You may think the prospect of climate change is alarming, a call to action to slow down our emissions of carbon dioxide and other greenhouse gases.
You’re almost certainly right. But some scientists are now suggesting you should be much more concerned than you are, because they think we may be seriously underestimating the problem.
The Geological Society of London (GSL) says the sensitivity of the Earth’s climate to CO2 could be double earlier estimates.
The Society has published an addition to a report by a GSL working party in 2010, which was entitled Climate change: Evidence from the Geological Record.
The addition says many climate models typically look at short term, rapid factors when calculating the Earth’s climate sensitivity, which is defined as the average global temperature increase brought about by a doubling of CO2 in the atmosphere.
Scientists agree that a doubling of atmospheric CO2 levels could result in temperature increases of between 1.5 and 4.5°C, caused by rapid changes such as snow and ice melt, and the behaviour of clouds and water vapour.
But what the GSL now says is that geological evidence from palaeoclimatology (studies of past climate change) suggests that if longer-term factors are taken into account, such as the decay of large ice sheets, the Earth’s sensitivity to a doubling of CO2 could itself be double that predicted by most climate models.
Dr Colin Summerhayes, who led the statement’s working group, says: “The climate sensitivity suggested by modern climate models may be fine for the short term, but does not encompass the full range of change expected in the long term…”
But he cautions that there are really two “sensitivities” involved: “Climate sensitivity is what happens in the short term in response to a doubling of CO2. But the Earth system sensitivity is what happens in the longer time frame as ice sheets slowly melt, and as sea level slowly rises.
“…The IPCC focuses on… the climate sensitivity – what will happen in the next 100 years. Earth system sensitivity tells you what happens in the next couple of hundred years after that.”
The GSL’s addition also reports new data showing that temperature and CO2 levels recorded in Antarctic ice cores increase at the same time. This, says Summerhayes, “makes the role of CO2 in changing Ice Age climate highly significant.”
Atmospheric carbon levels are currently just below 400 parts per million (ppm) – a figure last seen between 5.3 and 2.6 million years ago. Global temperatures were then 2-3°C higher than today, and sea levels were several metres higher, due to partial melting of the Antarctic ice sheet.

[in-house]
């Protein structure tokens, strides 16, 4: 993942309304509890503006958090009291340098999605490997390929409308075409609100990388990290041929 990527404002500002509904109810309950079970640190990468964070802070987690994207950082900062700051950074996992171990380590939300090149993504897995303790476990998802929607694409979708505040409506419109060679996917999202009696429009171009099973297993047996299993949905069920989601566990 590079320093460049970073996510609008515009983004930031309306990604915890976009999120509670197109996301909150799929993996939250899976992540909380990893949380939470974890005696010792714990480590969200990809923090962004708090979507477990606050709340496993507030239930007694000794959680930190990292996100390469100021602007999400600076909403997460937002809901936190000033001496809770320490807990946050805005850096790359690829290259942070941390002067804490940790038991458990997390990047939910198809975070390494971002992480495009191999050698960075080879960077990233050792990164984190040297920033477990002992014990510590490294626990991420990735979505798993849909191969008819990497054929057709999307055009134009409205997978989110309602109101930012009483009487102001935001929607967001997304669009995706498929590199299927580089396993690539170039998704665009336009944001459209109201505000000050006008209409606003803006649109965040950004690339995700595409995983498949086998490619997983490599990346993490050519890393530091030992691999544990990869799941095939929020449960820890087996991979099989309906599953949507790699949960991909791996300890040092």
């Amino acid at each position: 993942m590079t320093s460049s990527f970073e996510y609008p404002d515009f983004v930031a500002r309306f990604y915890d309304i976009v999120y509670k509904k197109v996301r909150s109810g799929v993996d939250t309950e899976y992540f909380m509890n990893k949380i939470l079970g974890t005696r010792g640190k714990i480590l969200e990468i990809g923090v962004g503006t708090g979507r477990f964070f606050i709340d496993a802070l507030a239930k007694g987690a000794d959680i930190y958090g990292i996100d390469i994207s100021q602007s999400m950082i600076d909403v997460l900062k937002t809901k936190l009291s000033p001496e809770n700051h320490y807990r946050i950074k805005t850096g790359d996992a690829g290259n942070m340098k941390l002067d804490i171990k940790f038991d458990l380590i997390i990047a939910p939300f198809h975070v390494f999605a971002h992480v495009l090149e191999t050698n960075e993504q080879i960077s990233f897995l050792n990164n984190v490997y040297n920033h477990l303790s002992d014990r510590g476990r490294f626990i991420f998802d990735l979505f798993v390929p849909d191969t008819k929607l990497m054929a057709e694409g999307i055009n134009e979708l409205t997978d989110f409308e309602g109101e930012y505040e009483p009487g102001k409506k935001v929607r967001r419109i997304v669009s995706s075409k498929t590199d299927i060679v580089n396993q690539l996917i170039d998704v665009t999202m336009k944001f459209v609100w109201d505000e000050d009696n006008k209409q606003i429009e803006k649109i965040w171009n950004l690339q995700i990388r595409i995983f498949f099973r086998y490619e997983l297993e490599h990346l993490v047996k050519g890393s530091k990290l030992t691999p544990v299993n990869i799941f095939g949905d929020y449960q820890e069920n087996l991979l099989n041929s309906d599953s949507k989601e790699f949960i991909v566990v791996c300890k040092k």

If the current rate of increase (2 ppm per year) continues, CO2 levels could reach 600 ppm by the end of this century; levels which, says Summerhayes, “have not been seen for 24 million years”.
Models match palaeoclimate
The new GSL statement outlines evidence that a relatively modest rise in atmospheric CO2 levels and temperature leads to significant sea level rise, with oceans more acidic and less oxygenated. Previous such events caused marine crises and extinctions, with the Earth system taking around 100,000 years to recover.
Dr Summerhayes said: “We now have even more confidence from the geological record that the only plausible explanation for current warming is the unprecedented exponential rise in CO2 and other greenhouse gases.
“Recent compilations of past climate data, along with astronomical calculations, show that changes in the Earth’s orbit and axis cooled the world over the past 10,000 years. This cooling would normally be expected to continue for at least another 1,000 years.
“And yet Arctic palaeoclimate records show that the period 1950-2000 was the warmest 50 year interval for 2,000 years. We should be cool, but we’re not.”
He told Climate News Network: “The main implication from my perspective is that the geological record tells us that increasing CO2 increases temperature, melts ice, and raises sea level. This we know independently of any fancy numerical model run by climate scientists.
“However, those climate scientists’ models happen to come up with about the same answer as we get from the geological record, which suggests that the modellers are likely to be on the right track.”
This article was produced by the Climate News Network